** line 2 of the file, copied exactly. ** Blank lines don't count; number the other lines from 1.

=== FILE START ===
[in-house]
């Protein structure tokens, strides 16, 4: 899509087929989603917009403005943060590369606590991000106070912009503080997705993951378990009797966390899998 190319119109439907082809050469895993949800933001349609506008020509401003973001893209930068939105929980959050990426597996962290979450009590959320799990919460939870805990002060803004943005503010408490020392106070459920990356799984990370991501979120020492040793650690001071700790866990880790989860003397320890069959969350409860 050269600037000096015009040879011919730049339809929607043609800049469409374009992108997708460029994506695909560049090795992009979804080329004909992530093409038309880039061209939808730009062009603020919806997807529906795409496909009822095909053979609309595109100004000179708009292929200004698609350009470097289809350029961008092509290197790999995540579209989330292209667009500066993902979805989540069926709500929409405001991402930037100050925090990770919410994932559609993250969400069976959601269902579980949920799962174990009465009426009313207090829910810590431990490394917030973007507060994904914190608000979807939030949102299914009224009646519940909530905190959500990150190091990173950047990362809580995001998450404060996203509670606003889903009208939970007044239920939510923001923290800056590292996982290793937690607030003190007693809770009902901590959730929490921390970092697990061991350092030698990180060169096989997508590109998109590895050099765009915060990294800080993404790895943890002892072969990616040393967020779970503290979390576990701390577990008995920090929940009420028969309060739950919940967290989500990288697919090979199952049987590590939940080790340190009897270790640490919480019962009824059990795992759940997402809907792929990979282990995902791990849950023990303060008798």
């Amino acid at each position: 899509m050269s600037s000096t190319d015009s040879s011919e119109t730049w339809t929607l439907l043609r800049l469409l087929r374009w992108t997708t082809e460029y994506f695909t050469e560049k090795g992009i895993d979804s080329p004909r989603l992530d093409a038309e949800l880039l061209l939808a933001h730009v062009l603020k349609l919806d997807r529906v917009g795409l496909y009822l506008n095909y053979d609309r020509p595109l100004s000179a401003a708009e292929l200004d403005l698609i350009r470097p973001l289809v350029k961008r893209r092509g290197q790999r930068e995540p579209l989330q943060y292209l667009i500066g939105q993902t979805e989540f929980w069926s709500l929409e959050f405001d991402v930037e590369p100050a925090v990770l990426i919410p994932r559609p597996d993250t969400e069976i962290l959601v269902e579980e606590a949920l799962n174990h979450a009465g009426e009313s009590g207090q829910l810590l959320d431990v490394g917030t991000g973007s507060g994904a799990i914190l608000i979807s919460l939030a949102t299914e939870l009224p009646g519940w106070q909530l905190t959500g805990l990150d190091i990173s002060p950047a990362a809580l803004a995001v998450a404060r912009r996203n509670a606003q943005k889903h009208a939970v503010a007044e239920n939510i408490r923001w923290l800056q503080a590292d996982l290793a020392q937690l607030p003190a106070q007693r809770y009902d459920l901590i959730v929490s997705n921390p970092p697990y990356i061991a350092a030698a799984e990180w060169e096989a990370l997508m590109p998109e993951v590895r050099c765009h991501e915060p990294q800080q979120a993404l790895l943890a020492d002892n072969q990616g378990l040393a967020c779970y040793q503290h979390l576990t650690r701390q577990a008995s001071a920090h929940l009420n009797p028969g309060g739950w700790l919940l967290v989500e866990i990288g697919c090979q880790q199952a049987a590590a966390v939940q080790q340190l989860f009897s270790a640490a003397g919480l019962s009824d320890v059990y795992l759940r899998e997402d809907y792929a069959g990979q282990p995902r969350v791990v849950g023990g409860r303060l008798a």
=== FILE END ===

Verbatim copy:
């Protein structure tokens, strides 16, 4: 899509087929989603917009403005943060590369606590991000106070912009503080997705993951378990009797966390899998 190319119109439907082809050469895993949800933001349609506008020509401003973001893209930068939105929980959050990426597996962290979450009590959320799990919460939870805990002060803004943005503010408490020392106070459920990356799984990370991501979120020492040793650690001071700790866990880790989860003397320890069959969350409860 050269600037000096015009040879011919730049339809929607043609800049469409374009992108997708460029994506695909560049090795992009979804080329004909992530093409038309880039061209939808730009062009603020919806997807529906795409496909009822095909053979609309595109100004000179708009292929200004698609350009470097289809350029961008092509290197790999995540579209989330292209667009500066993902979805989540069926709500929409405001991402930037100050925090990770919410994932559609993250969400069976959601269902579980949920799962174990009465009426009313207090829910810590431990490394917030973007507060994904914190608000979807939030949102299914009224009646519940909530905190959500990150190091990173950047990362809580995001998450404060996203509670606003889903009208939970007044239920939510923001923290800056590292996982290793937690607030003190007693809770009902901590959730929490921390970092697990061991350092030698990180060169096989997508590109998109590895050099765009915060990294800080993404790895943890002892072969990616040393967020779970503290979390576990701390577990008995920090929940009420028969309060739950919940967290989500990288697919090979199952049987590590939940080790340190009897270790640490919480019962009824059990795992759940997402809907792929990979282990995902791990849950023990303060008798």